Rabbi Irwin Blank Testifies Against Constitutional Amendment for School Prayer Hot

Rabbi Irwin Blank Testifies Against Constitutional Amendment for School Prayer

Students praying in school in 1962

Rabbi Irwin M. Blank of Tenafly, N.J., speaking for the Synagogue Council of America, testifies before the House Judiciary Committee against amendment to the Constitution that would authorize school prayers. The amendment has been proposed in the wake of the recent U.S. Supreme Court decision that struck down mandatory school prayers.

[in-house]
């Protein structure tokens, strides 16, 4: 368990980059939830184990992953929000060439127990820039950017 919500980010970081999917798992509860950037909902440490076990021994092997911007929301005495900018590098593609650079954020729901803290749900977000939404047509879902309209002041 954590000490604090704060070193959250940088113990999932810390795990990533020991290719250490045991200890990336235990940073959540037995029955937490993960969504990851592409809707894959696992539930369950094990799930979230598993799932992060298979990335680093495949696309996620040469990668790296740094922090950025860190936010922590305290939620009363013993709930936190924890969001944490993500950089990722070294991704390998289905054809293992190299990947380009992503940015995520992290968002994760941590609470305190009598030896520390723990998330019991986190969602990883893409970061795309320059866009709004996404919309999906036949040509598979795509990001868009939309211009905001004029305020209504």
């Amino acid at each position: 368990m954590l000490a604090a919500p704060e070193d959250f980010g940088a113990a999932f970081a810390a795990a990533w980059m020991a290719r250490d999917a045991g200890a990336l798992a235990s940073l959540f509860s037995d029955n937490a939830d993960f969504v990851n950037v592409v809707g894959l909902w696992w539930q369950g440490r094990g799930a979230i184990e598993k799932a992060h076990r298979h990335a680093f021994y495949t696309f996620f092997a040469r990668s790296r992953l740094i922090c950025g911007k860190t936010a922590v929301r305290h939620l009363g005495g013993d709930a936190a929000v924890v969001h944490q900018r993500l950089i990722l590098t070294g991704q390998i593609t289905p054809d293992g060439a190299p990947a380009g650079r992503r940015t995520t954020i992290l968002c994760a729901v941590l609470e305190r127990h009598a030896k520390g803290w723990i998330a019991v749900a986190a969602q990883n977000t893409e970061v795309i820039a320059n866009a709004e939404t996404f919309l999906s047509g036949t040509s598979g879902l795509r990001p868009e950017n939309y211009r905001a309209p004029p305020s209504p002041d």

Rabbi Blank is particularly opposed to the idea that mandatory school prayers would be acceptable if they are nonsectarian:

"Such a prayer would necessarily be so devoid of any real spiritual content that it would come dangerously close to irreverence and blasphemy."

He also says that any amendment to the Constitution to authorize official religious exercises in public schools

"would open the way to religious tension, a misuse of public institutions, and irreverence."

A number of other religious leaders testifying before Congress echo Rabbi Blank's sentiments here.

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